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NOTE: Borneo is the third-largest island in the world and the largest in Asia. It is located north of Java, west of Sulawesi, and east of Sumatra. The island is politically divided among three countries: Malaysia and Brunei in the north, and Indonesia to the south. It is the only island in the world to be politically administered by three countries at once. Approximately 73% of the island is Indonesian territory. In the north, the East Malaysian states of Sabah and Sarawak make up about 26% of the island. The sovereign state of Brunei, located on the north coast, comprises about 1% of Borneo’s land area. A little more than half of the island is in the Northern Hemisphere, including Brunei and the Malaysian portion, while the Indonesian portion spans the Northern and Southern hemispheres.

MAP: Location of Borneo in Southeast Asia.

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NOTE FROM THE AUTHOR: One of the best trips my partner Ferdy and I ever took in Indonesia was a week’s journey on a motorboat, with pilot, guide, and cook, down the Mahakam River in Kalimantan, Indonesia’s piece of Borneo. I narrate exactly what I saw and heard at the most intriguing of our stops along the shore in the poem “Setia,” originally published in Pacific International 30 years ago!

PHOTO: Setia with visitors (from left) Ferdy and river guide, along with the little girl she lives with.

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ABOUT THE AUTHOR: A native New Yorker, James Penha has lived for the past quarter-century in Indonesia. Nominated for Pushcart Prizes in fiction and poetry, his work has lately appeared in several anthologies: The View From Olympia (Half Moon Books, UK), Queers Who Don’t Quit (Queer Pack, EU), What We Talk About It When We Talk About It, (Darkhouse Books), Headcase, (Oxford UP), Lovejets (Squares and Rebels), and What Remains (Gelles-Cole). His essays have appeared in The New York Daily News and The New York Times. Penha edits The New Verse News, an online journal of current-events poetry. Twitter: @JamesPenha

A Perfect Summer Day by Milton P. Ehrlich

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A Perfect Summer Day
by Milton P. Ehrlich

A perfect day begins the night before.
A mackerel net is set in a fireball of a setting sun.
Up at dawn before marauding seals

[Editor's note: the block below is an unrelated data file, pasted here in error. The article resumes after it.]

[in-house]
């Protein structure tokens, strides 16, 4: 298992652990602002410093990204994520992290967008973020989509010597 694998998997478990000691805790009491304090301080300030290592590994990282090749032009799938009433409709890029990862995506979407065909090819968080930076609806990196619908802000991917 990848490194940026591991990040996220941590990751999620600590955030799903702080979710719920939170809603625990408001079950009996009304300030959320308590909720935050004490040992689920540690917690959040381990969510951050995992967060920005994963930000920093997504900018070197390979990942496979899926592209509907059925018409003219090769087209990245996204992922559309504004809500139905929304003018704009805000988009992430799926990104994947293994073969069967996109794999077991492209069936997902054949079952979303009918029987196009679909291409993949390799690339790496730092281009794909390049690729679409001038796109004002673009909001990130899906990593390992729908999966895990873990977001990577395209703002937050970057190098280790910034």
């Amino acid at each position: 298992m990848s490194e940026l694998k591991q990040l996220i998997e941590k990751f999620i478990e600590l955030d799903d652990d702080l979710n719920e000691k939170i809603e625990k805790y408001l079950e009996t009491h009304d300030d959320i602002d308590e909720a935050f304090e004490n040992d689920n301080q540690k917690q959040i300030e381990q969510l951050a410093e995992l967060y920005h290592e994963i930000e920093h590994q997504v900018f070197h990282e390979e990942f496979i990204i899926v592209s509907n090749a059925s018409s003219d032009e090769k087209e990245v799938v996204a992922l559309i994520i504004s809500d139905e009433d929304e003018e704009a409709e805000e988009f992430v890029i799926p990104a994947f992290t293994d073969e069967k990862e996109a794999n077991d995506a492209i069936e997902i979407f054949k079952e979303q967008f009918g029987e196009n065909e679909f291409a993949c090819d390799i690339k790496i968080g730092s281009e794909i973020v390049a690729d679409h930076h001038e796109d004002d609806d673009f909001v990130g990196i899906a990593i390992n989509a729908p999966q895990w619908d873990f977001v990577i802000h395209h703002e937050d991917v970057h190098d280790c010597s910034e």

have cleaned off the catch,
I fillet them on the shore tossing bloody entrails
to screeching gulls hovering overhead
I deliver a feed to my neighbors and friends.
I’m awed by the grandeur of pristine air
and sun-flooded clouds as white as a linen wedding dress.
In a sky lit from behind by a quintessential blueness,
I gather wild strawberries for breakfast.
I munch on June Ellen’s homemade granola
and one of her gargantuan cowboy-cookies.
I cruise across St Mary’s Bay in a Boston Whaler
to snorkel off Wheeler’s Bar at low tide for the mother lode
of bar-clams and maybe even poach a lobster or a bushel
of hefty crabs.
While mackerel and beer-soaked corn are on the grill,
I’ll down a few Mooseheads, before sauntering along
the shore eyeballing red foxes, who sit like Cheshire cats
in front of an old lobster box.
It was used as a table when they were fed by Leonard,
who is now propped up on a throne of pillows.
His glazed eyes still search the horizon for his nemesis,
the seal, his shotgun at the ready, only now, it’s just a cane.
I’m reassured to still see herons, sentinels of the bay,
standing on one leg, hunting for morsels of the sea.
A bevy of piping plovers and terns tiptoe on the sandy shore
in a flurry of white feathers nattering with ospreys, gulls
and cormorant cronies.
Scattering crows, squawking chanticleers cackle,
caw-cawing ahead of me.
I see apparitions of driftwood jungle-creatures,
a gallery of sculptures even Rodin and Giacometti might envy:
A horse head with knots for chestnut eyes, a gnarled octopus
curled around cattail punks reaching for the sky, an elephant